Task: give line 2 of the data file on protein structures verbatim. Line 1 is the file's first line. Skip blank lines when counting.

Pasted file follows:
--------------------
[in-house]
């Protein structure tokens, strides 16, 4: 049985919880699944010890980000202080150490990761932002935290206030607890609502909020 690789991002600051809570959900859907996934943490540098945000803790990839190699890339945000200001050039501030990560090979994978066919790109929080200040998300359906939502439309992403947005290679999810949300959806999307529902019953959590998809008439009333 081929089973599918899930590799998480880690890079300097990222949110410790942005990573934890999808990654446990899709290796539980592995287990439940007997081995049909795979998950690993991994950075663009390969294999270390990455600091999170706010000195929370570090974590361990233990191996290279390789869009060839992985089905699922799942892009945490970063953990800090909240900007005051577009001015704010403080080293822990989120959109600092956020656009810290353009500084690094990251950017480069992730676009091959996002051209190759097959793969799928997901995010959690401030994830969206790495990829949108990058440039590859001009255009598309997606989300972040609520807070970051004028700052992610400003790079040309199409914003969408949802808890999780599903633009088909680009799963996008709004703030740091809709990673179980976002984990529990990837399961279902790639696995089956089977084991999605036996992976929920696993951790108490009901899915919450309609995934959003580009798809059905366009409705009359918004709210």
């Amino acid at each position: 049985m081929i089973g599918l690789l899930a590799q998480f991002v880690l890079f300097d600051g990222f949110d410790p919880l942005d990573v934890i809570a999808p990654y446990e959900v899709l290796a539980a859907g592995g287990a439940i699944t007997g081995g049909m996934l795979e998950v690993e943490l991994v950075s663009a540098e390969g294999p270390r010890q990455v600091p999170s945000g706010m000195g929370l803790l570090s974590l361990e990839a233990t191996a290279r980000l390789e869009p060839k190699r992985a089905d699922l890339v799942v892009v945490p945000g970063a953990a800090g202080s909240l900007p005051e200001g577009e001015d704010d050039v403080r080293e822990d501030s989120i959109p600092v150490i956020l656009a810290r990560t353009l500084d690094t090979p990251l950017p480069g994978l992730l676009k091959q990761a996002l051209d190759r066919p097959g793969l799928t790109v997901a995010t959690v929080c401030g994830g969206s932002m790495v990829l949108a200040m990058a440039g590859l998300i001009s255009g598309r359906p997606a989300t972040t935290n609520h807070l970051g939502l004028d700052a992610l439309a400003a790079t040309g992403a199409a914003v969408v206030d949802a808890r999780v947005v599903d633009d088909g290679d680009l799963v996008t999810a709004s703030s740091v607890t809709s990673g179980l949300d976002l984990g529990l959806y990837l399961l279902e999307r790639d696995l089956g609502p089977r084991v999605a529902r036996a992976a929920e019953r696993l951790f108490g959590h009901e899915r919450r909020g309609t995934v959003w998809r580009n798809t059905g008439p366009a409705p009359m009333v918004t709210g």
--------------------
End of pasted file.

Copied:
């Protein structure tokens, strides 16, 4: 049985919880699944010890980000202080150490990761932002935290206030607890609502909020 690789991002600051809570959900859907996934943490540098945000803790990839190699890339945000200001050039501030990560090979994978066919790109929080200040998300359906939502439309992403947005290679999810949300959806999307529902019953959590998809008439009333 081929089973599918899930590799998480880690890079300097990222949110410790942005990573934890999808990654446990899709290796539980592995287990439940007997081995049909795979998950690993991994950075663009390969294999270390990455600091999170706010000195929370570090974590361990233990191996290279390789869009060839992985089905699922799942892009945490970063953990800090909240900007005051577009001015704010403080080293822990989120959109600092956020656009810290353009500084690094990251950017480069992730676009091959996002051209190759097959793969799928997901995010959690401030994830969206790495990829949108990058440039590859001009255009598309997606989300972040609520807070970051004028700052992610400003790079040309199409914003969408949802808890999780599903633009088909680009799963996008709004703030740091809709990673179980976002984990529990990837399961279902790639696995089956089977084991999605036996992976929920696993951790108490009901899915919450309609995934959003580009798809059905366009409705009359918004709210």